Decided on March 24,1993

PREM NATH Respondents


- (1.)WHAT is the period of limitation prescribed for filling an execution application? and (2) whether a decree passed by a court having no pecuniary jurisdiction, be held to be nullity which cannot be executed under Order XXI C.P C., are the two important questions required to be adjusted in this appeal which have arisen in the following circumstances :
The respondent -decree -holder obtained an exparte decree in arbitration proceedings after the award filed by the arbitrator was made a rule of the Court by the trial court of sub Judge, Udhampur, on 29 -1 -74. While passing the decree in terms of the award, it was held that the judgment debtor would be the owner of vehicle No. JKA/1815 and the plaintiff -decree holder entitled to the receipt of Rs. 5,000 in lump sum alongwith interest at the rate of 6 per cent per annum with effect from 12.12,1969 till the whole amount was paid. While filing application for execution of the decree in the executing court, the respondent -decree -holder claimed a sum of Rs. 5,000 in terms of the decree and Rs. 3,100 on account of interest awarded, total being Rs. 8,100/ -. It was contended on behalf of the judgment -debtor that as the decree was passed on 29.1 1974 and the application for execution was filed on 28.4.1980 admittedly after 3 years, same could not be executed and that the application was barred by time. It was further contended that the decree was nullity because the Court passing it had no pecuniary jurisdiction. The decree -holder contended that as the appeal filed against the decree of the trial court remained pending upto 31.8.1977, it cannot be said that the application filed by the decree -holder was barred by time as the period allegedly spent in litigation could not be computed for the purposes of limitation. The objections raised were rejected both by the executing court and the appellate court below vide the orders impugned in this appeal.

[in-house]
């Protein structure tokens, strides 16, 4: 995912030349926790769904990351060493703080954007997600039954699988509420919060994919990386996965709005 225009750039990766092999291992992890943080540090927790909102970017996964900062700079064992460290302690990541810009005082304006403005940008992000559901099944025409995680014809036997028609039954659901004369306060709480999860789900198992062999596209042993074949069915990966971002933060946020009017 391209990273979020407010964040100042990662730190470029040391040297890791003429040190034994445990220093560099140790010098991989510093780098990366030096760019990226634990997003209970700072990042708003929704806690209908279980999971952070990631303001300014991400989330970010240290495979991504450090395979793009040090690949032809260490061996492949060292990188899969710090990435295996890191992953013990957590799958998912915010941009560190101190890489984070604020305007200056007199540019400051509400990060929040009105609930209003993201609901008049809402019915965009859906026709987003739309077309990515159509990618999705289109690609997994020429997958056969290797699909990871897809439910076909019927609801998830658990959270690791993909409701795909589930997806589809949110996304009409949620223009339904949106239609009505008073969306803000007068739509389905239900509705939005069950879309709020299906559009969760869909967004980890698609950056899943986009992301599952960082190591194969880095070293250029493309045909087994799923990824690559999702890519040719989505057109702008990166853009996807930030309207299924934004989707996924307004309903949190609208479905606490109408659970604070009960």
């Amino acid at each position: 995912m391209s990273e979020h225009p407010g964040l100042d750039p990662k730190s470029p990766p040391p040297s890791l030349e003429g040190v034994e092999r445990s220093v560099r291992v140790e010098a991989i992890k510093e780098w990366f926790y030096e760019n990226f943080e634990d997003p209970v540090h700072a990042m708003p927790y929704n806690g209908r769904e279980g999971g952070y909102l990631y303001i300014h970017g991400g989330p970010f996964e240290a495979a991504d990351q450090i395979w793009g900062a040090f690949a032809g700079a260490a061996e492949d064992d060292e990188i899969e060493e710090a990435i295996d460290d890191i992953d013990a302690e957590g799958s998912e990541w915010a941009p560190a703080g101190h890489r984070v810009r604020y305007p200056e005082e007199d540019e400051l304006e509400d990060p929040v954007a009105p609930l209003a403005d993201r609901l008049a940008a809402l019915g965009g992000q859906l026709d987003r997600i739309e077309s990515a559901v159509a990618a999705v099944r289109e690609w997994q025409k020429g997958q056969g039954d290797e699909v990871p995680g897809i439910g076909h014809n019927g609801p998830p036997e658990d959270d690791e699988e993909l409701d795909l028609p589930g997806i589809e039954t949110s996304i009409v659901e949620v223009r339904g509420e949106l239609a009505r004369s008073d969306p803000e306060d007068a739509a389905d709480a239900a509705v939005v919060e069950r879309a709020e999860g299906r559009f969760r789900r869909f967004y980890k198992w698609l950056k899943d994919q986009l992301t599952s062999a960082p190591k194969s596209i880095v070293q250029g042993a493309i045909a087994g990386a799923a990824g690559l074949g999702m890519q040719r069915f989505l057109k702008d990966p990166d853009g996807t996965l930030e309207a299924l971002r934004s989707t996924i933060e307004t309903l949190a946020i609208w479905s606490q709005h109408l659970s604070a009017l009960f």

(2.)I have heard learned counsel for the parties and perused the record.